Abstract: The problem is not always whether the subaltern can speak: it is whether anyone will record and archive it when they do. Moreover, when working-class radicals seek to avoid repression, this can be entertaining for historians but also a problem for their research. With Alicia Turner and the help of an extensive international network of researchers, Laurence Cox and Brian Bocking spent a decade researching the Irish emigrant, sailor, hobo, Buddhist monk and anti-colonial activist U Dhammaloka (1856 – 1913?) – a man with at least five aliases, a 25-year gap in his biography, the target of police and government surveillance and a proto-extradition attempt, someone who faked his own death and eventually disappeared. The lecture discusses some of the challenges of ‘history from below’ in relation to working-class voices, radical social movements, and subaltern ethnicities. It also notes the specific interests of religious organisations and academic disciplines in constructing suitably respectable origin myths to fit contemporary needs.
Biography: Laurence Cox is Professor of Sociology at the National University of Ireland Maynooth and has published widely on Buddhist Studies and social movements. A particular area of interest has been uncovering the history of Irish involvement in late C19th and early C20th Buddhist Revival activities in Asia and Europe, including the first Buddhist mission to Europe (1889-1892). With Alicia Turner and Brian Bocking, he recently published The Irish Buddhist: the Forgotten Monk who Faced Down the British Empire (OUP 2020), using the life of Dhammaloka as a lens to explore Asian Buddhist networks.
Brian Bocking (MA Lancaster, PhD Leeds) is emeritus Professor of the Study of Religions at University College Cork (retired 2015), previously holding posts at the universities of Stirling, Tsukuba, Bath Spa and SOAS, London. He works on Japanese religions, Buddhism and the Study of Religions. His books include the first English translation of the 5th-century Chinese text of Nagarjuna’s Middle Treatise (1995); a Dictionary of Shinto (1996), a study of the changing form and interpretations over four centuries of a key Japanese religious scroll known as ‘The Oracles of the Three Shrines’ (in Japanese: Sanja Takusen) (2000), and works with Alicia Turner and Laurence Cox on the life of the 19th-century Irish Burmese monk U Dhammaloka and with Yoshinaga Shin’ichi on the Irish Japanologist and pioneer London Buddhist missionary Charles J W Pfoundes (1840-1907).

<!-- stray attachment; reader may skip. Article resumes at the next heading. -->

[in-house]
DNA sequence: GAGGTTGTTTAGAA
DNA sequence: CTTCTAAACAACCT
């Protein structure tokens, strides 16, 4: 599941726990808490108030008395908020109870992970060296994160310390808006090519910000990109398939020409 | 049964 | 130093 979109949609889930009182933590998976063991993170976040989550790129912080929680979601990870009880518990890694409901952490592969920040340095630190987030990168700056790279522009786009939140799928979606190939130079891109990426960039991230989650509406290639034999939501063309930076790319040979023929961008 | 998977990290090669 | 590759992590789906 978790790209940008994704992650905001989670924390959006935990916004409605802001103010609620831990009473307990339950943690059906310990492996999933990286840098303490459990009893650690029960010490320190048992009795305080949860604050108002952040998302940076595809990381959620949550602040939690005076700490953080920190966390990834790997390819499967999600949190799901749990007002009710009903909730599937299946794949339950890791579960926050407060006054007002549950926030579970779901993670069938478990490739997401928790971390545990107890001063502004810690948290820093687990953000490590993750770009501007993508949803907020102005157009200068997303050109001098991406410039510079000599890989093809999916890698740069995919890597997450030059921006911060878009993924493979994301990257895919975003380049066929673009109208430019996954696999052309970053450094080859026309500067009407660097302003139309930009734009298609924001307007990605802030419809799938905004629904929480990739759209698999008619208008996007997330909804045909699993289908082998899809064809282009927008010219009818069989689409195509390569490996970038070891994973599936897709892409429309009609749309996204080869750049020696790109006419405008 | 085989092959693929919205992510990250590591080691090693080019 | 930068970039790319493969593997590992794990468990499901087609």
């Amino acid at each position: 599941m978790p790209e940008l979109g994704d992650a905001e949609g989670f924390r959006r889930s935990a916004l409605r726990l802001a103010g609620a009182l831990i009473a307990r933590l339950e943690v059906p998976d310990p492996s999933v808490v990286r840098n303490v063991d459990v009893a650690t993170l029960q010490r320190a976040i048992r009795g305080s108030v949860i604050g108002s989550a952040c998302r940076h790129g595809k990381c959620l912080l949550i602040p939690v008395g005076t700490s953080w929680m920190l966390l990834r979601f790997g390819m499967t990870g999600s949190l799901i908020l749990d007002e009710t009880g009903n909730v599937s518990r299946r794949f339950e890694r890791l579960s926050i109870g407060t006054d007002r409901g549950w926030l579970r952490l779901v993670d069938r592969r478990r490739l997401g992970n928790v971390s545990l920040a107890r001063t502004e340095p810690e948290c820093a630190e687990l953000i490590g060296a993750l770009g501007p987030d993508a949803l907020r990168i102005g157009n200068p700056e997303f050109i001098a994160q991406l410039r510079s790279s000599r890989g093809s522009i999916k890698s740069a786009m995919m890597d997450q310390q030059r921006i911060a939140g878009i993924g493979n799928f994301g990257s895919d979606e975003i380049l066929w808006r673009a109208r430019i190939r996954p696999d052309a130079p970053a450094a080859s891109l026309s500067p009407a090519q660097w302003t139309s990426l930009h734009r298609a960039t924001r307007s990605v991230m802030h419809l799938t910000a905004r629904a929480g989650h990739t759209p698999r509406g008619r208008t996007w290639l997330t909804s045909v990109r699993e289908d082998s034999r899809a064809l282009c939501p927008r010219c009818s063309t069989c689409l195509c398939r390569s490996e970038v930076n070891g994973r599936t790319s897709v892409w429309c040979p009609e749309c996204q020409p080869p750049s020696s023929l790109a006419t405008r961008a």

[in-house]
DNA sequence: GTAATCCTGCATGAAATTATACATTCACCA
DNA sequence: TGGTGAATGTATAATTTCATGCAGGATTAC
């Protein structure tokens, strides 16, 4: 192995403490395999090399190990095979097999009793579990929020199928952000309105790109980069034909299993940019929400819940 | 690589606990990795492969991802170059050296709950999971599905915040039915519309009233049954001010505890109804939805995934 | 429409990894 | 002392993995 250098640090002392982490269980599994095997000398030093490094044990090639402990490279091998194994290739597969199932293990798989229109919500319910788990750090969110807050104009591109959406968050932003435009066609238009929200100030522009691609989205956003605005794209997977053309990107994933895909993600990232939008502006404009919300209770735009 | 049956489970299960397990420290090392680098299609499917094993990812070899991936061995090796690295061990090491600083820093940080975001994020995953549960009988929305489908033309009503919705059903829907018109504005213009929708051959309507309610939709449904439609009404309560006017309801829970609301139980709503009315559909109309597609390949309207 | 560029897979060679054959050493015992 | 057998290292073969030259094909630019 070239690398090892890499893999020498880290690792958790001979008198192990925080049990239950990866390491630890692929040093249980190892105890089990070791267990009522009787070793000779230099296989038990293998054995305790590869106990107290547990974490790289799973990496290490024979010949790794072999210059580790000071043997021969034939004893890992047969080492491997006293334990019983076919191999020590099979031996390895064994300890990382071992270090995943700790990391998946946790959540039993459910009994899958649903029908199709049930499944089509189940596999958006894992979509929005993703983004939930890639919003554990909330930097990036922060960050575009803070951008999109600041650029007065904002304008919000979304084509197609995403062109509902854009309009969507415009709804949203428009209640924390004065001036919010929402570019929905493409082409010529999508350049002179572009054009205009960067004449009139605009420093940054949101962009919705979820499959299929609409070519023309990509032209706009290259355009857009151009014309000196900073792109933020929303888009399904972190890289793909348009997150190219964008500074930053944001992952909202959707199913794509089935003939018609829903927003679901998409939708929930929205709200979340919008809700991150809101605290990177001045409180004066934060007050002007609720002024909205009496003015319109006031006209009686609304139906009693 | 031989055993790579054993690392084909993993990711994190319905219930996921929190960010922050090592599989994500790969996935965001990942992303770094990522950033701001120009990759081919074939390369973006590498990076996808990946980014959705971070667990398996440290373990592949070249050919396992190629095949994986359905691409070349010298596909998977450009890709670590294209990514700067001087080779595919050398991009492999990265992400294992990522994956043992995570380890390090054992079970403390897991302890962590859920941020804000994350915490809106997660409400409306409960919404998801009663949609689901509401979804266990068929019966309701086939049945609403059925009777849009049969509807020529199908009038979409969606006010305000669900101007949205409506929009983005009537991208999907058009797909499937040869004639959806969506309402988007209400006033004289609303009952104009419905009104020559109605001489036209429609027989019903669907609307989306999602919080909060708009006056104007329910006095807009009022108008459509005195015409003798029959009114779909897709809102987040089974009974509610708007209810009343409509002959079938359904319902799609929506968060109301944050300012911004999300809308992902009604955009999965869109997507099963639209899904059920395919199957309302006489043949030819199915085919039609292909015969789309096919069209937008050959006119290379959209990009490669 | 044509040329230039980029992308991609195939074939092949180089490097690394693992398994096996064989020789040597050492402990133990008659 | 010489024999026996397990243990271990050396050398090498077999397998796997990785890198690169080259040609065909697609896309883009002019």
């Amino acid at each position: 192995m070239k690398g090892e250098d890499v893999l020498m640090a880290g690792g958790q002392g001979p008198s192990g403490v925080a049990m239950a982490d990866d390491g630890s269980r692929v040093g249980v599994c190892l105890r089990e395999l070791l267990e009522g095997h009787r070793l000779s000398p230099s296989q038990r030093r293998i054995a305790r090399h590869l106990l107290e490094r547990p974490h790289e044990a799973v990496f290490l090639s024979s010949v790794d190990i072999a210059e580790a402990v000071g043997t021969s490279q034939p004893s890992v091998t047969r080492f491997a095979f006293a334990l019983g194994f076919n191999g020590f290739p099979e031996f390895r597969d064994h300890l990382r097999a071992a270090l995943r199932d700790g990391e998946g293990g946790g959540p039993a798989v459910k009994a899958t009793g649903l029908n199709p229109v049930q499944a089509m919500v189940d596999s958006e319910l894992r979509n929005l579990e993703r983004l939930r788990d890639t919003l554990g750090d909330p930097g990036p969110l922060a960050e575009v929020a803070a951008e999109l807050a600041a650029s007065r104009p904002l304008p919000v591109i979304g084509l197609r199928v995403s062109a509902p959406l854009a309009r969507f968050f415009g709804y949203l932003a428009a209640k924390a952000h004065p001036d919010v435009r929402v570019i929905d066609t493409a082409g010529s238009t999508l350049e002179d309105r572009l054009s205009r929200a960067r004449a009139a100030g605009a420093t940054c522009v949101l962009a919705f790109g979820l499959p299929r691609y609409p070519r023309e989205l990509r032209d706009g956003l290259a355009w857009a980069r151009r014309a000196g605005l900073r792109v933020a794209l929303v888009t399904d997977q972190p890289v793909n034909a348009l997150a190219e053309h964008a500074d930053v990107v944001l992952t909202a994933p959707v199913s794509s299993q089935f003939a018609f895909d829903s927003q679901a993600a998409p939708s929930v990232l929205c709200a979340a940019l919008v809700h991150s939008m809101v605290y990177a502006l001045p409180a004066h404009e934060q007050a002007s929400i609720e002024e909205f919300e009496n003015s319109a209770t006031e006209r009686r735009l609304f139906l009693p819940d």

Monday, June 26th, 2023
A debate on infinity paradox in Chinese Buddhist tradition
Abstract: The discussion on ‘infinity paradox’ (無窮過) is widely seen in philosophical traditions around the world, such as those in China, India, and Greece. In the field of ontology, it is generally used to derive the first cause. In the debate on specific propositions, it is used as a fallacy proof. For instance, Chinese philosophers like Zhuangzi, Guo Xiang and their Indian counterparts, such as Nagarjuna, Vasubandhu, and others have all explored the problem of ‘infinity paradox’. After Buddhism was introduced to China, Hua-yan Buddhism philosophers such as Zhiyan and Fazang interfused the two major traditions and proposed the theory of ‘endless origins’ (無盡緣起). Zhang Taiyan (章太炎), a modern philosopher, responded to this based on his philosophical position of ‘Tathagata Monism’ (真如一元論) and put forward different views. This lecture will review relevant literature and analyze the dual perspectives of Buddhist philosophy on this issue.
Biography: Professor Song WANG received his B.A. and M.A. from Peking University and Ph.D. in East Asian Buddhism from the International College for Postgraduate Buddhist Studies, Tokyo. Prior to teaching at the Department of Philosophy and Religious Studies of Peking University in 2005, he conducted his postdoctoral research as Overseas Researcher of Japan Society for the Promotion of Science (JSPS). His publications include A Study on the Thought of the Huayan School in the Song Dynasty (2008), Japanese Buddhism: From the Beginning till 20th century (2015), and A Critical Annotation and Study on the Huayan Fajie Guanmen (2016), and numerous papers on East Asian Buddhism in Chinese, Japanese and English.
Kindly supported by Glorisun Global Network for Buddhist Studies.